Hokay, so life begins to assume the vague semblance of normality -- we have arrived on our remote islandd after many misadventures, epics and general chaos. Of course our container is still sitting in Melbourne, and the Ferry has run aground (it was supposed to meet us, but the promises of movers are of a par with those of used car salesmen (and right now those don't rank too high)) but we can haz house and internet. So with the eee and a hairdresser's chair I am back in business(the ex-occupier was a hairdresser - ergo I am voluntarily in a hairdresser's chair. Just don't touch my hair.)
I must admit I hadn't realized just how important place and stability was to my writing. I do now. My admiration for travel journos who write cheerfully through having their tents blow away with the poles exploding is now very deep. But anyway, to fill in on Amanda's normal role - here is a Wall Street Journal article http://tinyurl.com/yflozta which I found myself in profound irritation if not entire disagreement with. It is true that most Publishers have abandoned the slush pile - which I came out of (thank you Baen Books). I still am not sure if this strategy will save them money at all, but it is a reality that we have to deal with. The other idea contained in the article I found myself laughing at -- that an author needed to deliver an audience to publisher if he wanted to be published. Hello? Why would they want a publisher if they HAVE a large audience? Or am I missing something. The obvious corollary is that... the larger audience you have the less you need publishers and the less profit you will be willing to let them make (rather like if publishers hand slush over to agents, it may save hassle... but not money, as agented work costs publishers and authors more, ergo authors want more from their agents (who in turn take more out of publishers), and if authors or agents become big enough, will cost publishers more.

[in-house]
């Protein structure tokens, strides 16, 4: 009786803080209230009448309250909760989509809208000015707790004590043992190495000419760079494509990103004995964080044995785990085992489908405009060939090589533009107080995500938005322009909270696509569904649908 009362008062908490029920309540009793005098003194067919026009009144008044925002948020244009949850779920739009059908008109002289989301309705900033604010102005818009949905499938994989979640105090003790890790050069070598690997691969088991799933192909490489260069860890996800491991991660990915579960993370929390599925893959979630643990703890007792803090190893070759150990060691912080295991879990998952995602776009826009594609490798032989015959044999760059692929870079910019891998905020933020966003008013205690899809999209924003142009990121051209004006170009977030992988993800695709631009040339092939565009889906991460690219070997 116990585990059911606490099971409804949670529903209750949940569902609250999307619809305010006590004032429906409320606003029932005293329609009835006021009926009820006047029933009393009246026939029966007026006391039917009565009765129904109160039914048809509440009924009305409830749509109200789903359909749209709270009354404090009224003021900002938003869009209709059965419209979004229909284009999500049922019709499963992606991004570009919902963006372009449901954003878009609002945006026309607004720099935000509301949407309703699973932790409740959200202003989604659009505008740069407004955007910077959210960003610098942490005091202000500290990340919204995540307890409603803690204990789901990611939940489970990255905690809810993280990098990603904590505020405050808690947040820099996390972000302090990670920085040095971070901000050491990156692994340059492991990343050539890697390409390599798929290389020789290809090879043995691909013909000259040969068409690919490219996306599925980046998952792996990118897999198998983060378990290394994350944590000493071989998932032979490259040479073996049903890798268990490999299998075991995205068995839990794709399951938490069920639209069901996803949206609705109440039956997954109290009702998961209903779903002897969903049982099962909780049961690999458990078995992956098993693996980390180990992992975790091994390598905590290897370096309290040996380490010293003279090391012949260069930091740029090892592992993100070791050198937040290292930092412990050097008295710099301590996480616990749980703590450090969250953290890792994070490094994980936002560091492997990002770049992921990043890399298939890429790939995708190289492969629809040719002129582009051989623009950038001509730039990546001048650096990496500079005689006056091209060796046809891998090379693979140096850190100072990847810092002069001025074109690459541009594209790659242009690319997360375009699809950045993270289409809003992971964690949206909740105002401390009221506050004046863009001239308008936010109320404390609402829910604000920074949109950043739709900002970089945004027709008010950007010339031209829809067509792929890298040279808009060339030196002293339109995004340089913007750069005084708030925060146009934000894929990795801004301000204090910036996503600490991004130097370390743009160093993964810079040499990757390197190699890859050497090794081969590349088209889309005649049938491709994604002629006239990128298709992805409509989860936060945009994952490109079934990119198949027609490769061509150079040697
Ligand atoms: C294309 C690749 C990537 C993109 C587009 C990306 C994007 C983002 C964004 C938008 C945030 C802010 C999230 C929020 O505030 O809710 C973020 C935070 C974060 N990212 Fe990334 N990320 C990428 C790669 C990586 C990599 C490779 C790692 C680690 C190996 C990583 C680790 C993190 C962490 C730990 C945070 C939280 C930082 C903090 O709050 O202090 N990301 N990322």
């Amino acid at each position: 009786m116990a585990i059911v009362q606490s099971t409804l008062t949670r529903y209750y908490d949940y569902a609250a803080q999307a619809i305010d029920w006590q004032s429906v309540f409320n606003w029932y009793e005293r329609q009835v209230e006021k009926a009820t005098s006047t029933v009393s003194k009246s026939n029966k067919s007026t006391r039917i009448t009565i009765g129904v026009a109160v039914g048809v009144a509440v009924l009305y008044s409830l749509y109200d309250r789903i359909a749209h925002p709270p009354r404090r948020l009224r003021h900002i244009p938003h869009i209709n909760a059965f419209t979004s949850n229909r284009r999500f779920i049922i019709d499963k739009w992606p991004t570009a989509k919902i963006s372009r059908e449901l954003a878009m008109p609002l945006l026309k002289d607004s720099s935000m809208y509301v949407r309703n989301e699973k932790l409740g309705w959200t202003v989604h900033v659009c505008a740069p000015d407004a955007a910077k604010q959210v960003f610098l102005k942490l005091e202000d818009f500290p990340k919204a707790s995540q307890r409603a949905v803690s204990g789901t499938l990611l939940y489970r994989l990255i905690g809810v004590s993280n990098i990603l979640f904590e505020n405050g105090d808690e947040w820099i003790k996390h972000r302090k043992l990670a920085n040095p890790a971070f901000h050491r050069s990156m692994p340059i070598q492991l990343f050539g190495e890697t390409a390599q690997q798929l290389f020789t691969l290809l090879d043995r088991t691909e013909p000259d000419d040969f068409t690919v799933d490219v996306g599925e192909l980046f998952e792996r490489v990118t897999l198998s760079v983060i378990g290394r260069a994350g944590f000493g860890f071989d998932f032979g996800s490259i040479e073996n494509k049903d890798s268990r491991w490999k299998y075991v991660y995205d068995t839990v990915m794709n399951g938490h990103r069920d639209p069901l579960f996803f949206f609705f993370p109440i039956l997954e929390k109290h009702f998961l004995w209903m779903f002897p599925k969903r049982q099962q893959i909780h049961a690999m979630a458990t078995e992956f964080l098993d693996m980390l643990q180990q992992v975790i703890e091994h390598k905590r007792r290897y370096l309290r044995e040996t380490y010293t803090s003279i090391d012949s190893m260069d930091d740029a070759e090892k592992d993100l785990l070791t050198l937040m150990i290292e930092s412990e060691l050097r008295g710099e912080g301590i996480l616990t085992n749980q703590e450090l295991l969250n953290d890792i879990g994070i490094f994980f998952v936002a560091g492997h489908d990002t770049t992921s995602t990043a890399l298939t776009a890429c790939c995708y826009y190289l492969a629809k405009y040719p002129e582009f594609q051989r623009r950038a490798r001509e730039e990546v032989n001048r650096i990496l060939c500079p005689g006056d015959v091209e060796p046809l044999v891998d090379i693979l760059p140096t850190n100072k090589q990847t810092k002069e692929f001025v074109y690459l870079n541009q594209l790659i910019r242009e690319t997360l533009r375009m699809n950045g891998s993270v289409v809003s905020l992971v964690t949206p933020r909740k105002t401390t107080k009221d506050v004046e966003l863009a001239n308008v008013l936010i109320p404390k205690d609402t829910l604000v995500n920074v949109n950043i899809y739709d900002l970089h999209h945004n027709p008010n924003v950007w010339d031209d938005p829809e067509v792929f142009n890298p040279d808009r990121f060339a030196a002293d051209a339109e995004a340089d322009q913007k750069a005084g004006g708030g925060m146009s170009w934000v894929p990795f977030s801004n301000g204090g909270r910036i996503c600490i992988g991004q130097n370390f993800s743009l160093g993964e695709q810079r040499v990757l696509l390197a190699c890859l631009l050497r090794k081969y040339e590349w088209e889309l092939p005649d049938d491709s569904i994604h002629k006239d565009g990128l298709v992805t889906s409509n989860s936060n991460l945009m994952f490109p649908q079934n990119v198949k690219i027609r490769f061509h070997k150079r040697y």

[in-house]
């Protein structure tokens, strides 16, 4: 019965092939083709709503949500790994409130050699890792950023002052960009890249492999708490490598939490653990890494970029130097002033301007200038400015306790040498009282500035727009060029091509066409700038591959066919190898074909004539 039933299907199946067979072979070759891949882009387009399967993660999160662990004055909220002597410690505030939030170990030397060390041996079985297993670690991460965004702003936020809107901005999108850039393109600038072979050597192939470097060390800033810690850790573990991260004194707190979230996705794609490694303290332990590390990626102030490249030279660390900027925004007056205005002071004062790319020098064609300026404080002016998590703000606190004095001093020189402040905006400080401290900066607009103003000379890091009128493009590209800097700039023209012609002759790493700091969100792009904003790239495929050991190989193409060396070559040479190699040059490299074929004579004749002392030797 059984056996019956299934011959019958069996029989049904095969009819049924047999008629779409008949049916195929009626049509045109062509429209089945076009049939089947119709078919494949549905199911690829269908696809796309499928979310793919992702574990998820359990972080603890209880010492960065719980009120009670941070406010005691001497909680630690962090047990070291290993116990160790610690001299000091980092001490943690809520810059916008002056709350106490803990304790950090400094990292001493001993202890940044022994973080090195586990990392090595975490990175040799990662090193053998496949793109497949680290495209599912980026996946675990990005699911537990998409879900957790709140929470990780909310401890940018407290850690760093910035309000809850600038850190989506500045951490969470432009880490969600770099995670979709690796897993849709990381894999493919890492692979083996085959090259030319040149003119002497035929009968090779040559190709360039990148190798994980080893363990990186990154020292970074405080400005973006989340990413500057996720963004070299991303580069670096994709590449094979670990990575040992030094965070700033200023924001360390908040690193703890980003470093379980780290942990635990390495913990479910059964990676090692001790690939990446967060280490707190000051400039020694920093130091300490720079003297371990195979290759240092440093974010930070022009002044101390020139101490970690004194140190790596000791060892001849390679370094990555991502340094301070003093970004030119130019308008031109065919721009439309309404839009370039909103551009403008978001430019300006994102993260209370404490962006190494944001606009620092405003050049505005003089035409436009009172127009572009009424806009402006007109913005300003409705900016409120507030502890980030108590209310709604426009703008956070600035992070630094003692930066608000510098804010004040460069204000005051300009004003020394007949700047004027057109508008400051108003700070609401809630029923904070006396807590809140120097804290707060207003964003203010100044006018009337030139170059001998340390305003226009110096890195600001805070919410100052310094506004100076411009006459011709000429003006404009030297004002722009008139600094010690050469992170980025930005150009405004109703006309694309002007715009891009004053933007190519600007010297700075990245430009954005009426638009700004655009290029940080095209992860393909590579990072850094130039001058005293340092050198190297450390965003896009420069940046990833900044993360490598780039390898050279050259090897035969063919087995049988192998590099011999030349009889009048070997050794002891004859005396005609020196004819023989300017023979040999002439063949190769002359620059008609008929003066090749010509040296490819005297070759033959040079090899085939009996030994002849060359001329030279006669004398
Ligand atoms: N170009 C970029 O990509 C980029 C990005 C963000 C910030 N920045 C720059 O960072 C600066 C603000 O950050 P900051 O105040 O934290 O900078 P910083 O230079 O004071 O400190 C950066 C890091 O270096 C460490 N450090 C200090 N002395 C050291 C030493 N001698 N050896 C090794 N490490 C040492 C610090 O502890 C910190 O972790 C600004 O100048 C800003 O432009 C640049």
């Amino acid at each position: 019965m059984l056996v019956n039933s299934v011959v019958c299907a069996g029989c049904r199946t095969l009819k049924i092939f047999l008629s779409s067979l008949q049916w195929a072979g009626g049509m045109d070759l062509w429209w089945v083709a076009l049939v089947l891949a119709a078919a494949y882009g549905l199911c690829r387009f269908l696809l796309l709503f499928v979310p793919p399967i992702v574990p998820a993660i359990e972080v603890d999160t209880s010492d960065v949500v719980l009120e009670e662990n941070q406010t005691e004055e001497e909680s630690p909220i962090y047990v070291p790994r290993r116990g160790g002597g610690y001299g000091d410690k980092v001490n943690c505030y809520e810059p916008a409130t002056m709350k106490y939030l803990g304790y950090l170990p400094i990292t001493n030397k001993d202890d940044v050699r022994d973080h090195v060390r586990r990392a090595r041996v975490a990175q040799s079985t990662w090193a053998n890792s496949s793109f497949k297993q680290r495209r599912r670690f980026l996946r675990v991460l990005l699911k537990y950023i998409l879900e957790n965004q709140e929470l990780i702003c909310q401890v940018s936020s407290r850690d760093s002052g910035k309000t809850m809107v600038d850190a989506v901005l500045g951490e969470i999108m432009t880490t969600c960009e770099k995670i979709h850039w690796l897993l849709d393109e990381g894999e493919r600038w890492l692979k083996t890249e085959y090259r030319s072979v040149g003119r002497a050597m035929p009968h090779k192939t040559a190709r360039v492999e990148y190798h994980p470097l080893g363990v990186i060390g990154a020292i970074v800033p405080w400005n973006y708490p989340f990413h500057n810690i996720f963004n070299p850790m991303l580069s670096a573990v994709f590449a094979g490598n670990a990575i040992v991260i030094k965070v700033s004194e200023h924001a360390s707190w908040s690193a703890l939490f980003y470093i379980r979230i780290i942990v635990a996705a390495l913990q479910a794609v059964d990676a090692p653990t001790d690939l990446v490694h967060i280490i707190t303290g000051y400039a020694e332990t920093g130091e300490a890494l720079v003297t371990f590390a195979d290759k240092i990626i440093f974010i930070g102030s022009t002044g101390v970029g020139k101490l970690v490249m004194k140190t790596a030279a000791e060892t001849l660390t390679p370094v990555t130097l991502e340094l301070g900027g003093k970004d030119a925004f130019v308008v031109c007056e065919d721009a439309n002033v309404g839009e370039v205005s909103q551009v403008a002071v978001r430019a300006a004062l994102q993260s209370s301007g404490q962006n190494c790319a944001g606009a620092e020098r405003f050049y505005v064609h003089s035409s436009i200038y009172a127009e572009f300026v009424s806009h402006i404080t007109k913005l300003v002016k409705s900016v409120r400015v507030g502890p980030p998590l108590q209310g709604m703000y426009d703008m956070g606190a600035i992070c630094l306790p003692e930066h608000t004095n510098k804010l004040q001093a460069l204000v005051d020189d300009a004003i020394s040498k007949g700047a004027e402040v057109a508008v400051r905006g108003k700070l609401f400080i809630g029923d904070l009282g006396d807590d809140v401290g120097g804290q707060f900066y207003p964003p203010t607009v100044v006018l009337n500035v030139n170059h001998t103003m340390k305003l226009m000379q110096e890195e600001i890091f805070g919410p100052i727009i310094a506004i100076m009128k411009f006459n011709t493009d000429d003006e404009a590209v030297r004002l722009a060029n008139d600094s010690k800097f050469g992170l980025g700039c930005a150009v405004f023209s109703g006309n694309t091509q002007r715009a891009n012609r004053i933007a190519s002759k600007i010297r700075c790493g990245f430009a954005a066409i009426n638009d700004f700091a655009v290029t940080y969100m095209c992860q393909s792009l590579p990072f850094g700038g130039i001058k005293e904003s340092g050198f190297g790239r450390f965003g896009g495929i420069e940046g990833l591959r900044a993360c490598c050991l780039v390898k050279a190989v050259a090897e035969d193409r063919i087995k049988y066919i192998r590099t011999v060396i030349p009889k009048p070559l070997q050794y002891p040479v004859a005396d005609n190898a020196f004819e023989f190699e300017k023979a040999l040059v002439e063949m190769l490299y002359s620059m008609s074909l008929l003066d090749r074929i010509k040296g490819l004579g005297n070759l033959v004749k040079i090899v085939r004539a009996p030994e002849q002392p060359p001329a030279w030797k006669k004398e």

Ah well... maybe I am missing something. But I do wonder if one of us is not seeing the wood for the trees. Or electronic publishing coming.